Community invited to tour new American Legion/VFW hall during reception Sunday
A reception to acquaint the community with the new American Legion and Veterans of Foreign Wars Building is Sunday – but the bingo community is already acquainted with it.
There were 148 players last week, which Legion Commander Don Wooten says is better than average but not as good as a “good night” when the first player to black out a card wins $1,199.
They start selling bingo papers at 5:30 p.m. every Saturday night. Though players start arriving two hours before to reserve their spot and socialize.
They can also eat supper, choosing from hamburgers, hot dogs, pulled pork and even chicken fried steak served on Texas toast with gravy.
They start calling bingo at 6:30 p.m.
Bingo-night profits are what allowed the Legion members to move from a downtown building to their first metal building in 1991. Wooten said they were able to burn the mortgage within two years.
The Webb City R-7 School District purchased the former veterans hall at 1000 N. Main St. Part of the deal was the land for this brand-new building at 900 N. Webb St.
Wooten said it won’t take two years to burn the mortgage on the new building. “It’s already paid for.”
Likely the players most appreciative of the new building are those who don’t smoke. In the old building, they could play in a smokeless room but couldn’t see the caller. There’s now a bank of windows giving them a clear view of the main room.
“I like to see everybody” from the caller’s booth, said Wooten. At capacity, “everybody” would be filling 415 seats.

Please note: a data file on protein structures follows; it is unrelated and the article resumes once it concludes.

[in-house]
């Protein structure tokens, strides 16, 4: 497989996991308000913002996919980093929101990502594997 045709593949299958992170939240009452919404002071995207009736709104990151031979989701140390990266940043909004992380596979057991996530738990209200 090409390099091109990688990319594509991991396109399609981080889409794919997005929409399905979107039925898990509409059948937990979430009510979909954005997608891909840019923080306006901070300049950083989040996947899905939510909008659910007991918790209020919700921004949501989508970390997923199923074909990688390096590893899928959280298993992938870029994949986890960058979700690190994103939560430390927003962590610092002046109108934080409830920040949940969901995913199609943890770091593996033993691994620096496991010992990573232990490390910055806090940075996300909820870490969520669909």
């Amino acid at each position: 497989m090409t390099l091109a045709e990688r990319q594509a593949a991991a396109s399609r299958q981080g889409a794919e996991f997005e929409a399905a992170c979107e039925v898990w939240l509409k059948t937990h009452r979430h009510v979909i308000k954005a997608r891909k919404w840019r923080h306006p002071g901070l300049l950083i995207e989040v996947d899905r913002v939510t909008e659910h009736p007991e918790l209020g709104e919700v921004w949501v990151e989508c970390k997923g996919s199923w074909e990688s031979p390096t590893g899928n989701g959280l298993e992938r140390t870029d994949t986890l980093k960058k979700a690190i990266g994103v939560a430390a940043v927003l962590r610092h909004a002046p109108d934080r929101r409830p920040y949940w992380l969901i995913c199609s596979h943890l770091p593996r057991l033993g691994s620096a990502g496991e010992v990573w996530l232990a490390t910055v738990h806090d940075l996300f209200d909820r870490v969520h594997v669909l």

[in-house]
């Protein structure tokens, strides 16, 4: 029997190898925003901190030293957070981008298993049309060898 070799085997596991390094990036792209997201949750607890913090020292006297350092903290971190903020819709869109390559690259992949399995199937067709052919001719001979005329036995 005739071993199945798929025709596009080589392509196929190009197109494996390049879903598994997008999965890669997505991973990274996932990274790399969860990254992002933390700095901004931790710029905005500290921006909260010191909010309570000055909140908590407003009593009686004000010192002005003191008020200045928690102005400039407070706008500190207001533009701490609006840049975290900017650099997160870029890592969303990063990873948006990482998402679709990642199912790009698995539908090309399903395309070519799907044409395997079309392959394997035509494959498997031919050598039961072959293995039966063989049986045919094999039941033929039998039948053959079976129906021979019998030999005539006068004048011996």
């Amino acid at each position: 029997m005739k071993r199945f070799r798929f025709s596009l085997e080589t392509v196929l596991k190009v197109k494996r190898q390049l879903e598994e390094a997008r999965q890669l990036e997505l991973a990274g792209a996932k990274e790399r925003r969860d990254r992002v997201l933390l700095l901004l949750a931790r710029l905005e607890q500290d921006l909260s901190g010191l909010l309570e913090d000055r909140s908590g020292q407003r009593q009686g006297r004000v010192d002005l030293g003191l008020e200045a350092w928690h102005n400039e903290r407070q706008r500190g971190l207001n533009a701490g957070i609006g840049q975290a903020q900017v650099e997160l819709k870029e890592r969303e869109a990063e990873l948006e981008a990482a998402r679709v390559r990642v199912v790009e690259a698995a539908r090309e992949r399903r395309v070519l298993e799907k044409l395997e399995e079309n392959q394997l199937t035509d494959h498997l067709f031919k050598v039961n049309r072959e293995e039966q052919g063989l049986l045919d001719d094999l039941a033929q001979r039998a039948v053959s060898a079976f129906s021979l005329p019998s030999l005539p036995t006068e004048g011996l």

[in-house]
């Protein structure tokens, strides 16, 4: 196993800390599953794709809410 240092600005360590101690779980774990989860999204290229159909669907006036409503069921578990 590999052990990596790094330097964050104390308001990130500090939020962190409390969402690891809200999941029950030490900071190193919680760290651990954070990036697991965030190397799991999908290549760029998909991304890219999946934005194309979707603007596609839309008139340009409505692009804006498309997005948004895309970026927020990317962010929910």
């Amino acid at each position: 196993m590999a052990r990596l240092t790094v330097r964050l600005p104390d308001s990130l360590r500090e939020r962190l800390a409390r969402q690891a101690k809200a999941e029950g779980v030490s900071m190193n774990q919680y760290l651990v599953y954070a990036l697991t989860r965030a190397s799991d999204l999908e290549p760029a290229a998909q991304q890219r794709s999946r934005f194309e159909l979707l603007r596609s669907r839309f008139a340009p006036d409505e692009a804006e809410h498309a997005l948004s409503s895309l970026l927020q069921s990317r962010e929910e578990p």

Although the new building is 3,000 square feet smaller than the old building, the space being used is about the same. There was a garage on the north end of the old building that wasn’t used much.
Until the pavement was installed last week, there was some worry that the parking lot wouldn’t be big enough.
But Wooten said they wound up getting 133 parking spaces, along with an overflow lot.
The parking situation is better than it was at the old building’s parking lot because it had to be shared with the baseball team’s fans on some nights.
As you enter the building, there is the office shared by Wooten, VFW Commander Joe Wilson and Adjutant Richard Copeland. Jim Dawson has spent a lot of time there because he was the building consultant.
The entry hall leads to the bingo room for the non-smokers and the cavernous main bingo room.
In back of the smokeless bingo room is a large kitchen stocked with new equipment, along with a spacious food-storage room.
Besides serving food on bingo nights, the organizations use the kitchen to provide a free Veterans Breakfast around Veterans Day and serve a Thanksgiving dinner that’s free to everyone in the school district. Wooten said they also want to get back to serving the JROTC banquet in the spring. They’ve missed it the past two years because of the pandemic and the transition between buildings.
Wooten said they’ll test his theory this fall on whether they can cook 16 turkeys at once with their new equipment.
“In the nine years I’ve been here,” Wooten said he has only missed three Saturday nights, not including the three times they didn’t have bingo while moving to the new building.
On the end opposite the bingo rooms are two large meeting rooms for the Legion and VFW, and the Legion Auxiliary, Bobbie Wooten, Don’s wife, leads the auxiliary.
Of course, they hope the new building will help attract new members.
It’s a “beautiful” building, says Don Wooten. “We’re proud of it, I’ll tell you.”
The community reception on Sunday, July 24, is from 2 to 4 p.m. There will be tours, and refreshments will be served.